Preseptal Cellulitis, Orbital Cellulitis, Orbital Abscess


  • Rana Altan Yaycıoğlu

Turk J Ophthalmol 2012;42(1):52-56

Patients with orbital infections present to our clinic usually with unilateral pain, hyperemia, and edema of the eyelids. The differentiation between preseptal and orbital cellulitis is utmost important in that the second requires hospitalization. Since in orbital cellulitis, the tissues posterior to the orbital septum are involved, signs such as conjunctival chemosis, limited eye movement, decreased vision, as well as afferent pupil defect secondary to optic nerve involvement may also be observed. Prompt intravenous antibiotic treatment should be started, and surgical drainage may be performed if patient shows failure to improve in 48 hours despite optimal management. Without treatment, the clinical course may progress to subperiosteal or orbital abscess, and even to cavernous sinus thrombosis.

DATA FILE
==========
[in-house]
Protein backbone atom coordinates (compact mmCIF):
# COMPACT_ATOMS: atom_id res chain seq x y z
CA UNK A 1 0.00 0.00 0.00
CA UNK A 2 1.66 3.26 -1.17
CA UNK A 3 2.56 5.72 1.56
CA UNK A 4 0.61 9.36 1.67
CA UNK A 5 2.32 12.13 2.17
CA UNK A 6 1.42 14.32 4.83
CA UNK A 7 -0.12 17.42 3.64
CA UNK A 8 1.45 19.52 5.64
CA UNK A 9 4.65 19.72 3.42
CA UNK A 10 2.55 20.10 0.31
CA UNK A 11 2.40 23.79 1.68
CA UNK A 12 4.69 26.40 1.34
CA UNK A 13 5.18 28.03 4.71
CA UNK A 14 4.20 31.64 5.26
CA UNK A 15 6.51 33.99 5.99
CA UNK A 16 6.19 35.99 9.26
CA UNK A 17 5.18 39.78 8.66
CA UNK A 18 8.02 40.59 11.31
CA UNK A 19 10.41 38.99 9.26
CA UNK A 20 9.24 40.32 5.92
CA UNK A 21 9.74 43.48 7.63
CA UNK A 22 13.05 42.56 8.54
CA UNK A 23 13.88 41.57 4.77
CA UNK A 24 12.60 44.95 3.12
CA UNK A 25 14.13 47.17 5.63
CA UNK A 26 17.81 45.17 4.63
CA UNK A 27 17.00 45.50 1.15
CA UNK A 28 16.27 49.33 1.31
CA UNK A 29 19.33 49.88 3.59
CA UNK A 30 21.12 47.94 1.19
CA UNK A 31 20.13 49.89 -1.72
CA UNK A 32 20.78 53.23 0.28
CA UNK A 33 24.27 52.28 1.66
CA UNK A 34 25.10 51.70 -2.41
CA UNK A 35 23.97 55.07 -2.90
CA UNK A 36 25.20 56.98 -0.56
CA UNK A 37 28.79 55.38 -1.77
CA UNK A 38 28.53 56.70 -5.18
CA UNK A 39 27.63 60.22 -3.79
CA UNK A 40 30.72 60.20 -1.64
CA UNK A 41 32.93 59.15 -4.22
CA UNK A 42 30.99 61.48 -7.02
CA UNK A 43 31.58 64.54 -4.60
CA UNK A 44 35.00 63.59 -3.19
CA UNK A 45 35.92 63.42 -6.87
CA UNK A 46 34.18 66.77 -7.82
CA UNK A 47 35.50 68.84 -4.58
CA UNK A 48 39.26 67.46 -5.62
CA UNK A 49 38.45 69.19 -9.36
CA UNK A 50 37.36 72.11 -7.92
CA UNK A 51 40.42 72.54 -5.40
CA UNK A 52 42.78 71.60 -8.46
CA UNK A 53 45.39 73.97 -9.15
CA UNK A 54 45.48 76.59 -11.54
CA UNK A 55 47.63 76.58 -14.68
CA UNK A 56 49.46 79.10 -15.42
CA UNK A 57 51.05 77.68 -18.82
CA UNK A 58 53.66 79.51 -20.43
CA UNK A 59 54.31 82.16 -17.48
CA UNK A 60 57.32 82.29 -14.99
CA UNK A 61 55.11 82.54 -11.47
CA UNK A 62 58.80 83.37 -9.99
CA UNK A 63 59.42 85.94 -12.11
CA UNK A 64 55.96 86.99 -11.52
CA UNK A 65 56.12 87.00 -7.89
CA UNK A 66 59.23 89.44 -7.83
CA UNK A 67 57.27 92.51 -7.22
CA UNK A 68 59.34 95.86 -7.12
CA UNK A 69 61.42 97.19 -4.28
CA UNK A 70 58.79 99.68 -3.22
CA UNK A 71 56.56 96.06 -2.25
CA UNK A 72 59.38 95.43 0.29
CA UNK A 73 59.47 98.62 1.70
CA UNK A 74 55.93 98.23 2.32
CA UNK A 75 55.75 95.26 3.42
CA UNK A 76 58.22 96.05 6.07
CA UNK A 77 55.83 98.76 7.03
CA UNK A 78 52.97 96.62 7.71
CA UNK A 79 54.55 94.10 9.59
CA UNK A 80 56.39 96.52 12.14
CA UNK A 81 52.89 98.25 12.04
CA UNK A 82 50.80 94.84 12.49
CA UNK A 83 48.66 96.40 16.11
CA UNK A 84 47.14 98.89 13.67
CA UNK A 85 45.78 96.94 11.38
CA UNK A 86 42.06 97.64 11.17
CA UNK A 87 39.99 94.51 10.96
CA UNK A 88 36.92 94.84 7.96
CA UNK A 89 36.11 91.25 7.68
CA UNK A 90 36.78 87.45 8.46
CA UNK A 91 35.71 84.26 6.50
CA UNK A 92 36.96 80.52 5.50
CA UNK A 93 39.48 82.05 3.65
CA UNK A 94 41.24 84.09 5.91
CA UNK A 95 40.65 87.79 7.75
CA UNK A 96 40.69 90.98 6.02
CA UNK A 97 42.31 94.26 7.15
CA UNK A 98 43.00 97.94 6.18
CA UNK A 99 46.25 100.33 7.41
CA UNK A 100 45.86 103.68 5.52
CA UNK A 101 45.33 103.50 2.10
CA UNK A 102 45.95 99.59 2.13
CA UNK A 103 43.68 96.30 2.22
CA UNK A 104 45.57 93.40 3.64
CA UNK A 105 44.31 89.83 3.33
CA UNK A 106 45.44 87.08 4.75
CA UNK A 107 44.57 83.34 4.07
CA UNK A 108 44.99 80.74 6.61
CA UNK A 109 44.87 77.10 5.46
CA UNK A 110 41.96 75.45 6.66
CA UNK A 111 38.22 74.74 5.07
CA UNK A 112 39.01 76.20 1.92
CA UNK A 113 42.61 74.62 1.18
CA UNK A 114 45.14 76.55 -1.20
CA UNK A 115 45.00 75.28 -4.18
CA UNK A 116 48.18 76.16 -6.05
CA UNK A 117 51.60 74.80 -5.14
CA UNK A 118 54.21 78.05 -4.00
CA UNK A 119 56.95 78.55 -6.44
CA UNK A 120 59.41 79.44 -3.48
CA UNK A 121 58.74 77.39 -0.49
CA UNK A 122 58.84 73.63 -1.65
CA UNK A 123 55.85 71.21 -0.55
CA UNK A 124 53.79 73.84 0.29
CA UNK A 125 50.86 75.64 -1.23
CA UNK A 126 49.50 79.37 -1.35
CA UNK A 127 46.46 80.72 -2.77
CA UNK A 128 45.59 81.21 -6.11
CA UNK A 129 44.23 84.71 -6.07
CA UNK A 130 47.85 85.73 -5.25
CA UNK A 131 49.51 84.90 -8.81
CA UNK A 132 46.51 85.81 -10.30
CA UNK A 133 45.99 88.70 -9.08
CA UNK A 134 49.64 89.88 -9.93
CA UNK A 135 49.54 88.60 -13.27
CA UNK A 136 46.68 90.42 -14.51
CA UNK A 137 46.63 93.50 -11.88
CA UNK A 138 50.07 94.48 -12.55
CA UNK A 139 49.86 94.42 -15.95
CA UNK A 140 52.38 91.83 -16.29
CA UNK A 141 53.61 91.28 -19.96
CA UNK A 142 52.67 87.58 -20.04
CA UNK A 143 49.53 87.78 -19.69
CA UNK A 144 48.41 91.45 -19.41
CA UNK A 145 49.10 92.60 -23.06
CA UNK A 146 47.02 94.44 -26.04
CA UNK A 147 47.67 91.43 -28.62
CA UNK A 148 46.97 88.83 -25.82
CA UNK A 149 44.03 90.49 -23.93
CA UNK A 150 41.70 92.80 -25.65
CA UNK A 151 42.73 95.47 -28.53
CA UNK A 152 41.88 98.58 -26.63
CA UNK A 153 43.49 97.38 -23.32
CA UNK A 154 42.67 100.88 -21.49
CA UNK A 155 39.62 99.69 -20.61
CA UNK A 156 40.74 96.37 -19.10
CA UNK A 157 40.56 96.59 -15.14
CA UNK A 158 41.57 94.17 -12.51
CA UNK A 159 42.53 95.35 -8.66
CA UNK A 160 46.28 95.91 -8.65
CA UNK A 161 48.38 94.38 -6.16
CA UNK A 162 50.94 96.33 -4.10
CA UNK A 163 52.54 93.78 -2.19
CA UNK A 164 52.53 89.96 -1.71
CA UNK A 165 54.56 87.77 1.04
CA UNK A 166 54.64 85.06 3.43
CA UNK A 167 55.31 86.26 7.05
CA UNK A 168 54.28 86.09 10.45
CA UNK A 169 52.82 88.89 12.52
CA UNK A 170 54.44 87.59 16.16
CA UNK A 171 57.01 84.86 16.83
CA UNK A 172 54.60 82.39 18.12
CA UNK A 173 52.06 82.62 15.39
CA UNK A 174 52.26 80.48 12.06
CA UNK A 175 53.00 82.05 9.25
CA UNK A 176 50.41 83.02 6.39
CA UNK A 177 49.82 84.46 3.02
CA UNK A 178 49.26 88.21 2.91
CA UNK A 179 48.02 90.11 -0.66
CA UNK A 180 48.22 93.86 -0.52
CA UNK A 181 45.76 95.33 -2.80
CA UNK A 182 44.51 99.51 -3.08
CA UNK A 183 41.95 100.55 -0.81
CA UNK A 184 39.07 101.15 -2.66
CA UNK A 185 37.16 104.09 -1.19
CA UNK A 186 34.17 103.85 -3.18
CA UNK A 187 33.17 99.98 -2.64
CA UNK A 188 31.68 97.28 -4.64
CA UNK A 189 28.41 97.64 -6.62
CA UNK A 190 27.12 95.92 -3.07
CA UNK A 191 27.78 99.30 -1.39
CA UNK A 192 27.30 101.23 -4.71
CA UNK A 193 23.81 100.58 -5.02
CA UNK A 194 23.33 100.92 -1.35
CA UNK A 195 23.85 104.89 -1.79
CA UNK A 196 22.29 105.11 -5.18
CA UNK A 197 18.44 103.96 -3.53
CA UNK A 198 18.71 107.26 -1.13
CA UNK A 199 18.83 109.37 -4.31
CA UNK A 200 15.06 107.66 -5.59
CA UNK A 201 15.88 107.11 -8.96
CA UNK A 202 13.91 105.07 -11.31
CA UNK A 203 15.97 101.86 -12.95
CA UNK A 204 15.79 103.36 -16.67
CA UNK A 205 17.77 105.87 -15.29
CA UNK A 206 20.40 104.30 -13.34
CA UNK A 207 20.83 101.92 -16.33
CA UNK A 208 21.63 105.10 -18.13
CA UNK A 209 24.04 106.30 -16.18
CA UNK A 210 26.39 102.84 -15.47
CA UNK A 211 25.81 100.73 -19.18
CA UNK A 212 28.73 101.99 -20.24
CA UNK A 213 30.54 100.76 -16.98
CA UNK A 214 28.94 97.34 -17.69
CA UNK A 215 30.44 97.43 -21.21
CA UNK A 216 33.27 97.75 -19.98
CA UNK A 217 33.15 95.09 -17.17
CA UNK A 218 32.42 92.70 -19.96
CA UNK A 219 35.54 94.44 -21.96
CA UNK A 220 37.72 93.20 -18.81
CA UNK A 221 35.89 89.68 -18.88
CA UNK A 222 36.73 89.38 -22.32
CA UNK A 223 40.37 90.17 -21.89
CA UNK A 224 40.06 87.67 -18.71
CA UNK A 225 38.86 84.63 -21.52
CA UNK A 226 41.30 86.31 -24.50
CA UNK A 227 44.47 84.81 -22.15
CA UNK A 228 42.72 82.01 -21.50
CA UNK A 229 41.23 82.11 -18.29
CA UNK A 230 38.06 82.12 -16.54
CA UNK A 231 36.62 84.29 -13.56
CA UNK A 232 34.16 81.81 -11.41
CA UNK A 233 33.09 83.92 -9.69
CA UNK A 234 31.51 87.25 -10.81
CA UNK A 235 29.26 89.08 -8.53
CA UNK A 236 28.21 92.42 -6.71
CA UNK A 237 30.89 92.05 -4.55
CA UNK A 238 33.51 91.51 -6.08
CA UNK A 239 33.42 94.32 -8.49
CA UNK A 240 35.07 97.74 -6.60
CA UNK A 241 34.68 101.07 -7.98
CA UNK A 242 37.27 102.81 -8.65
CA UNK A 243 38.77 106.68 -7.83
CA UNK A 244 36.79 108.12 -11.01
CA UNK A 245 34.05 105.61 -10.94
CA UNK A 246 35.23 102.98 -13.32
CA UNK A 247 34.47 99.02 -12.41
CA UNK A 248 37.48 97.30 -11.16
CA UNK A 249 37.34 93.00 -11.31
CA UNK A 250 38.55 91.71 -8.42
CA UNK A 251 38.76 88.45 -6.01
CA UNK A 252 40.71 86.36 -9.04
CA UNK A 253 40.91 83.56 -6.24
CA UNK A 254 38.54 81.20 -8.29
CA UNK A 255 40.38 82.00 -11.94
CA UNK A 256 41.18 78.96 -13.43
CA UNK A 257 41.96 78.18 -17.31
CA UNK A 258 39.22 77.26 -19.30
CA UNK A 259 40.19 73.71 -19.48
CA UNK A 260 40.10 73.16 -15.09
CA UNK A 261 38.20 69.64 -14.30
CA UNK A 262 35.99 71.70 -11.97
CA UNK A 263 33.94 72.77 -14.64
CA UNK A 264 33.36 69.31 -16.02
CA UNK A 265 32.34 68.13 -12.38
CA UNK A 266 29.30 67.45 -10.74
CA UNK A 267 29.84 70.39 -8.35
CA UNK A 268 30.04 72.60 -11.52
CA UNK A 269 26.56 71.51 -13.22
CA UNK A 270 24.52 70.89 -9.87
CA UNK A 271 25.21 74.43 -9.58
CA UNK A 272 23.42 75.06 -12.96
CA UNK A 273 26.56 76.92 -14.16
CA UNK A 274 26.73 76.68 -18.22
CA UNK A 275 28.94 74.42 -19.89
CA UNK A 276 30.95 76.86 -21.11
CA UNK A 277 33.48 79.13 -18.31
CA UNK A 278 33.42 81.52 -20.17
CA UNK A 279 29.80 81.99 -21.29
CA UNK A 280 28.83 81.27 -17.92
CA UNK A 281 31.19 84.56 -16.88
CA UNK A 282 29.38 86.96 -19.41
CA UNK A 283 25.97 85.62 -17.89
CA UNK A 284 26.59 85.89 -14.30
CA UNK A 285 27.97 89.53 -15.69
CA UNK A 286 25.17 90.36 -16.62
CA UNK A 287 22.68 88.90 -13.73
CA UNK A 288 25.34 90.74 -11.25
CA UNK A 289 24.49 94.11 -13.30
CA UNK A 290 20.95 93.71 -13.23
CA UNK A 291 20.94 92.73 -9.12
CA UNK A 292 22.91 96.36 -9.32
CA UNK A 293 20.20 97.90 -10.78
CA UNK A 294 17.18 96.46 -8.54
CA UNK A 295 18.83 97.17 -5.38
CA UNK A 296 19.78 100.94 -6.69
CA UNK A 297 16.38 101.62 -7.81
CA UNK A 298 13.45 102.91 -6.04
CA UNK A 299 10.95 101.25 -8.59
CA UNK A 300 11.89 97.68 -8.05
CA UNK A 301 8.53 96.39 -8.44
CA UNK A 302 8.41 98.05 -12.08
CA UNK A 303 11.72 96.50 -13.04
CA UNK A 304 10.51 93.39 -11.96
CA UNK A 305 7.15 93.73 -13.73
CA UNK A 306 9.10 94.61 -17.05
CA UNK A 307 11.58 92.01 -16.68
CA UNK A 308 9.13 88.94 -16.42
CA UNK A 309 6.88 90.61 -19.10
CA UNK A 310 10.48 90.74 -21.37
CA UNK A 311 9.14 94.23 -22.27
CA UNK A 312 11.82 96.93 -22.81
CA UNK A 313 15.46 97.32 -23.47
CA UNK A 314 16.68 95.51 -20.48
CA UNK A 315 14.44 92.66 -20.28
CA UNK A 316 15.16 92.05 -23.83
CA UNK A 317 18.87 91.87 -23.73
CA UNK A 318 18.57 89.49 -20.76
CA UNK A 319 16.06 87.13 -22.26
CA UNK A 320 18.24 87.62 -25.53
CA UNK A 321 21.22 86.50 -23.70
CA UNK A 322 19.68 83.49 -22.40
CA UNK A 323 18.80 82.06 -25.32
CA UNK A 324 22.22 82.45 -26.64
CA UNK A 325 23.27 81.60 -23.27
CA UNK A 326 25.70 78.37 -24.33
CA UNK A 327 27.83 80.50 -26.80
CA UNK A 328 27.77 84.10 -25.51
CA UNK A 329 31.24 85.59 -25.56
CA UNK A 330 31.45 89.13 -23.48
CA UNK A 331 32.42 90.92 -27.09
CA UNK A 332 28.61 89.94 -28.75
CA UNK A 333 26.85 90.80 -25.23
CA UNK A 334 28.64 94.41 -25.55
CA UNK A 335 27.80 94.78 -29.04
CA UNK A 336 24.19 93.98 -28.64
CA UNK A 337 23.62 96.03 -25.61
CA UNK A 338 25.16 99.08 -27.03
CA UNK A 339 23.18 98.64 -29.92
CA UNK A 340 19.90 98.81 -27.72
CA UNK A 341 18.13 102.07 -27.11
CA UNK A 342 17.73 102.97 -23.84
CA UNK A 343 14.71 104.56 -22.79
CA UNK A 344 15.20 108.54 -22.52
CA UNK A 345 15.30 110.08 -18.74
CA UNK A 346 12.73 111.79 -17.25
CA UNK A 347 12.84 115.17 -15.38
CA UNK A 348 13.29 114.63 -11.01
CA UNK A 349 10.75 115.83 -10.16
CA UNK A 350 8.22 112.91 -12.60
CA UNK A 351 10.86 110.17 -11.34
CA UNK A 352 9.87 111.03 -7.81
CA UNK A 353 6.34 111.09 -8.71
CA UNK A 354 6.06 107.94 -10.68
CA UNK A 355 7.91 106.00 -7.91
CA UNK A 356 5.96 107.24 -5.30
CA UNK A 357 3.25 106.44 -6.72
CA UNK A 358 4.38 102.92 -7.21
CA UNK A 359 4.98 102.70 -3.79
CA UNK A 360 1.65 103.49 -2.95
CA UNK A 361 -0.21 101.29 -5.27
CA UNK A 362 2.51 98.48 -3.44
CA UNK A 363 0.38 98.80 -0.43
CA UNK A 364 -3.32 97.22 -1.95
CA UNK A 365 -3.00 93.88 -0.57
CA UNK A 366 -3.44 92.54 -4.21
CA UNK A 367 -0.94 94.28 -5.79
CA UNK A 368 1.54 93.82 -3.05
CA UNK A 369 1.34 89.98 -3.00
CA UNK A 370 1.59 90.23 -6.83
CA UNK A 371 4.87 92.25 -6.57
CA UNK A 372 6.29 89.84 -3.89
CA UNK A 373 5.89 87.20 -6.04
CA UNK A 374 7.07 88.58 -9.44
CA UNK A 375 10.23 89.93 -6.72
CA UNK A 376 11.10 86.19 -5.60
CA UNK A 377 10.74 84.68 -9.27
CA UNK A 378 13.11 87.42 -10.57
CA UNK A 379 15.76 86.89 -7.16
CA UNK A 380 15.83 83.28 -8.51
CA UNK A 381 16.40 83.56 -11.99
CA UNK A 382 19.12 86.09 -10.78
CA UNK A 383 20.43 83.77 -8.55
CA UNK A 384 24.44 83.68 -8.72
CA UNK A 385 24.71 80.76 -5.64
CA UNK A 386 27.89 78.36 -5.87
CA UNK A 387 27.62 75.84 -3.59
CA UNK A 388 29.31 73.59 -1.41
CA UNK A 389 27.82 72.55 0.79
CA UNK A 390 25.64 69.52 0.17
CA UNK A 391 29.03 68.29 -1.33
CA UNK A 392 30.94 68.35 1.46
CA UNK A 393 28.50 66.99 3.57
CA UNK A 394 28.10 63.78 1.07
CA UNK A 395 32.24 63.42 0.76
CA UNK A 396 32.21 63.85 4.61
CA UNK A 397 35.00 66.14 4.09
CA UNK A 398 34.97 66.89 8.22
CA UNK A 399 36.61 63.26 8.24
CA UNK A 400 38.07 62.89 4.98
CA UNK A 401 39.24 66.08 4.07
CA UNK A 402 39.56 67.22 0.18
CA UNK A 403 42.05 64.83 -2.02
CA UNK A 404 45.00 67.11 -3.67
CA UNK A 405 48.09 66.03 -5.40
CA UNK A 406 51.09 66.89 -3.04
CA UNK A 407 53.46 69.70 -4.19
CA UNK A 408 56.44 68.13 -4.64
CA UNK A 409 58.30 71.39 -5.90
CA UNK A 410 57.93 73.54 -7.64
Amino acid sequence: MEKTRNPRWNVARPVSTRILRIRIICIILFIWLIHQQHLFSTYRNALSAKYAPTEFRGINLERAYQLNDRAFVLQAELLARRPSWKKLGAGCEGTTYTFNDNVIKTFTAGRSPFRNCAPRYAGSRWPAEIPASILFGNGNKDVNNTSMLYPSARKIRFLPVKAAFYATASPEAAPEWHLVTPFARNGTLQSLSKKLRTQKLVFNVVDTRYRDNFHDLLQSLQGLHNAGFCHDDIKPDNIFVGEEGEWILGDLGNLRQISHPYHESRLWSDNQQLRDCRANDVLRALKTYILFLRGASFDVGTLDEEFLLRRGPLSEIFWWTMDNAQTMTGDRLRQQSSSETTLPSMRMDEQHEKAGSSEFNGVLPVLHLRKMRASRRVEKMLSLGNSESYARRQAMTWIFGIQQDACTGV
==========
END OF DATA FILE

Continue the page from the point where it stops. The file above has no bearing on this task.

Keywords: Orbit, orbital diseases, orbital cellulitis, exophthalmos, cavernous sinus thrombosis

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